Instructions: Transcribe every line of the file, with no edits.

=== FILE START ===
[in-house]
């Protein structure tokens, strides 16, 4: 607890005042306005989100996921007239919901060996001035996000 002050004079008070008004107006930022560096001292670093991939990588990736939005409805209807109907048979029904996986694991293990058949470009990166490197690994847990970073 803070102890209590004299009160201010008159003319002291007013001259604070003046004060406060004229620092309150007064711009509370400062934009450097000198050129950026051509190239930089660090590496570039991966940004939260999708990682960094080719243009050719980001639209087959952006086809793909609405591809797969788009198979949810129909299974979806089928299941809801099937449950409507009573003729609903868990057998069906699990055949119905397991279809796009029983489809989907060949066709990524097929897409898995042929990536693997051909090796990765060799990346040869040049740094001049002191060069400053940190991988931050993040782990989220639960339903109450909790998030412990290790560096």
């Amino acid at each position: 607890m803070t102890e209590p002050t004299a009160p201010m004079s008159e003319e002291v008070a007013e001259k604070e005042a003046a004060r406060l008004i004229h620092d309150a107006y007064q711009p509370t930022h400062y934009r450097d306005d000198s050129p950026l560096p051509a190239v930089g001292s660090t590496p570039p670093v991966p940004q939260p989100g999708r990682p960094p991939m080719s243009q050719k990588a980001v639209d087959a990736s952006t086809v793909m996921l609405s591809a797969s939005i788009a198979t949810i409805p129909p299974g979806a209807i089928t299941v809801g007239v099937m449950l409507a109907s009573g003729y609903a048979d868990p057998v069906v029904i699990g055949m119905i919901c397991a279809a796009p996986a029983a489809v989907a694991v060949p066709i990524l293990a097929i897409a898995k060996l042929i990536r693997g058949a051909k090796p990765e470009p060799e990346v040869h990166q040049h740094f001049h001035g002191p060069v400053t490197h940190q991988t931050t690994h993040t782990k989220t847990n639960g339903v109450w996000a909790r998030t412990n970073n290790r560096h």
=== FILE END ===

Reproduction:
[in-house]
């Protein structure tokens, strides 16, 4: 607890005042306005989100996921007239919901060996001035996000 002050004079008070008004107006930022560096001292670093991939990588990736939005409805209807109907048979029904996986694991293990058949470009990166490197690994847990970073 803070102890209590004299009160201010008159003319002291007013001259604070003046004060406060004229620092309150007064711009509370400062934009450097000198050129950026051509190239930089660090590496570039991966940004939260999708990682960094080719243009050719980001639209087959952006086809793909609405591809797969788009198979949810129909299974979806089928299941809801099937449950409507009573003729609903868990057998069906699990055949119905397991279809796009029983489809989907060949066709990524097929897409898995042929990536693997051909090796990765060799990346040869040049740094001049002191060069400053940190991988931050993040782990989220639960339903109450909790998030412990290790560096």
């Amino acid at each position: 607890m803070t102890e209590p002050t004299a009160p201010m004079s008159e003319e002291v008070a007013e001259k604070e005042a003046a004060r406060l008004i004229h620092d309150a107006y007064q711009p509370t930022h400062y934009r450097d306005d000198s050129p950026l560096p051509a190239v930089g001292s660090t590496p570039p670093v991966p940004q939260p989100g999708r990682p960094p991939m080719s243009q050719k990588a980001v639209d087959a990736s952006t086809v793909m996921l609405s591809a797969s939005i788009a198979t949810i409805p129909p299974g979806a209807i089928t299941v809801g007239v099937m449950l409507a109907s009573g003729y609903a048979d868990p057998v069906v029904i699990g055949m119905i919901c397991a279809a796009p996986a029983a489809v989907a694991v060949p066709i990524l293990a097929i897409a898995k060996l042929i990536r693997g058949a051909k090796p990765e470009p060799e990346v040869h990166q040049h740094f001049h001035g002191p060069v400053t490197h940190q991988t931050t690994h993040t782990k989220t847990n639960g339903v109450w996000a909790r998030t412990n970073n290790r560096h």